Lactase deficiency results from the brush border in the small intestine mistakenly releasing less lactase enzyme for lactose digestion; thus, lactase enzyme is incapable of digesting large amounts of lactose (Misselwitz et al., 2019). There are 4 types of lactase deficiency: primary, secondary, congenital, and developmental lactase deficiency. Knowing which type of lactase deficiency a patient has is crucial for physicians or medical personnel to know in order for a proper diagnosis and prognosis, and possible treatment management for them (Bhatnagar & Aggarwal, 2007). 

Primary Lactase Deficiency

Primary lactase deficiency is also defined as adult-type hypolactasia, lactase nonpersistence (LNP), or hereditary lactase deficiency. Not only is lactose intolerance in late adolescence and adulthood caused by primary lactase deficiency the most common, but about 70% of individuals around the world are lactose intolerant. Primary lactase deficiency is a recessive trait in most individuals but not in Europeans and Africans (Bhatnagar & Aggarwal, 2007).

Female mammals produce milk containing valuable nutrients such as lactose for their cubs. Lactose can be digested by lactase; therefore, most mammalian cubs should have the highest lactase concentration in the brush border of the small bowel at first after birth and before weaning. Nevertheless, the lactase concentration after weaning declines up to 10%, compared to the concentration at birth, as an effect of continuously losing lactase persistent (LP) allele (Bhatnagar & Aggarwal, 2007; Wanes et al., 2019).

There is no sign of symptoms of lactose intolerance in Caucasian children that are younger than 4-5 years.. In contrast, about 20% of Asian, Hispanic, and African children who are younger than 5 years old have primary lactase deficiency and lactose malabsorption. Thai children who are 1-2 years old have lost the messenger RNA expression and lactase activity, the same phenomenon is observed in Finnish children between the ages of 10-20. As a result, the expression of primary lactase efficiency depends on the race of an individual, because it is rather unusual to happen in young aged children.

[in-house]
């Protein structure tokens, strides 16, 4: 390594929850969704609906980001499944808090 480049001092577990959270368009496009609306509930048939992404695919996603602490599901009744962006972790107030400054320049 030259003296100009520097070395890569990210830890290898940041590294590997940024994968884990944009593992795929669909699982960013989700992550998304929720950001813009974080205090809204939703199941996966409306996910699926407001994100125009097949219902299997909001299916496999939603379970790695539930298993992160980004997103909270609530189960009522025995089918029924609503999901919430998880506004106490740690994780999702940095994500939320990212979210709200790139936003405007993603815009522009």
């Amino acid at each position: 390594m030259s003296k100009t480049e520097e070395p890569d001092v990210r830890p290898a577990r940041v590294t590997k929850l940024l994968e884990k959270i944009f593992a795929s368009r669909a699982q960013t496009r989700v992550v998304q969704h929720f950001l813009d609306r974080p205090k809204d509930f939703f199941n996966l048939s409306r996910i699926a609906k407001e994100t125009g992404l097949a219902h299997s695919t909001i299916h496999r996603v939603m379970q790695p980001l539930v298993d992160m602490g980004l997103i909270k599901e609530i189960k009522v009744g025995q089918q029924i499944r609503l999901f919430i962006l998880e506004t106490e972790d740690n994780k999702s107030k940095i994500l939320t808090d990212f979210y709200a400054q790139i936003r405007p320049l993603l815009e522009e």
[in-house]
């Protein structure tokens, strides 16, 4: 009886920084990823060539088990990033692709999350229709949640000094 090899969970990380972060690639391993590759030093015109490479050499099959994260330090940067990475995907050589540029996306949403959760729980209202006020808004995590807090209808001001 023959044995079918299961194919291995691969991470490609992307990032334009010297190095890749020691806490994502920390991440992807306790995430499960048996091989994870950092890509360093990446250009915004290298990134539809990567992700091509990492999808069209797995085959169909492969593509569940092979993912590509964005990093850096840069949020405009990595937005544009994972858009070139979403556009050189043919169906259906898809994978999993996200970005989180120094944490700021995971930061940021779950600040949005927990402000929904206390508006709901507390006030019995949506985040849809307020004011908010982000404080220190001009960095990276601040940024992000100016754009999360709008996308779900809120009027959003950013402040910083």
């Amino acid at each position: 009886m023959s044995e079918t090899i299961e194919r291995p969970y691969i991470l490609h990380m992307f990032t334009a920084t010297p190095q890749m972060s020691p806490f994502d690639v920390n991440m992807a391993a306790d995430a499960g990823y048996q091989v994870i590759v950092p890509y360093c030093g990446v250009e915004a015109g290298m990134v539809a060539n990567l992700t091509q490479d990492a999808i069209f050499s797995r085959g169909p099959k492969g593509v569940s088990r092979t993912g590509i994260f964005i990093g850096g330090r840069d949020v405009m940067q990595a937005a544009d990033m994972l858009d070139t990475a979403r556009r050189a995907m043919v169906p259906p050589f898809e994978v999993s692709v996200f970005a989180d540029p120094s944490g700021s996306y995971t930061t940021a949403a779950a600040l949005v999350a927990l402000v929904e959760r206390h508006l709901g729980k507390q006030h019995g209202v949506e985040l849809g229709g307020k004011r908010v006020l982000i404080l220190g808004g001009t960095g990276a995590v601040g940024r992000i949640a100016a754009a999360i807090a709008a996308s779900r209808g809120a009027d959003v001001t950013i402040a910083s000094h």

Most people with adult-type hypolactasia can maximally tolerate 12 g of lactose in 240 ml of milk (Bhatnagar & Aggarwal, 2007). Primary lactase deficiency may occur along with an onset of milk intolerance, such as hives, wheezing, vomiting, etc. There was a double-blind experiment in which adults were divided into 2 groups: one group was given 2 glasses of milk per day and another group was given 2 glasses of lactose-hydrolyzed milk per day. After the experiment, both groups had no distinction in lactose intolerant symptoms. However, many dairy products have differences in form or quantity of lactose, leading to different symptoms experienced in anyone with primary lactase deficiency. Thus, there hasn’t been a permanent treatment developed (The Committee on Nutrition, 2006).

Secondary Lactase Deficiency

Secondary Lactase Deficiency is primarily caused by small bowel mucosal brush border injury as a result of intestinal infection. Other causes include acute gastroenteritis, persistent diarrhea, small intestine overgrowth, and chemotherapy. An Acute intestinal infection, such as rotavirus infection, causes injury in the small bowel due to loss of lactase-containing epithelial cells from villi (The Committee on Nutrition, 2006). However, apart from infections, secondary lactase deficiency also occurs after toxins or medications (such as olmesartan) intake that affect the proximal small intestine (Szilagyi & Ishayek, 2018). Thus, secondary lactase deficiency can be called an acquired form. The expression of secondary lactase deficiency can be seen in any life stage, but it is more common in children, including infants (The Committee on Nutrition, 2006).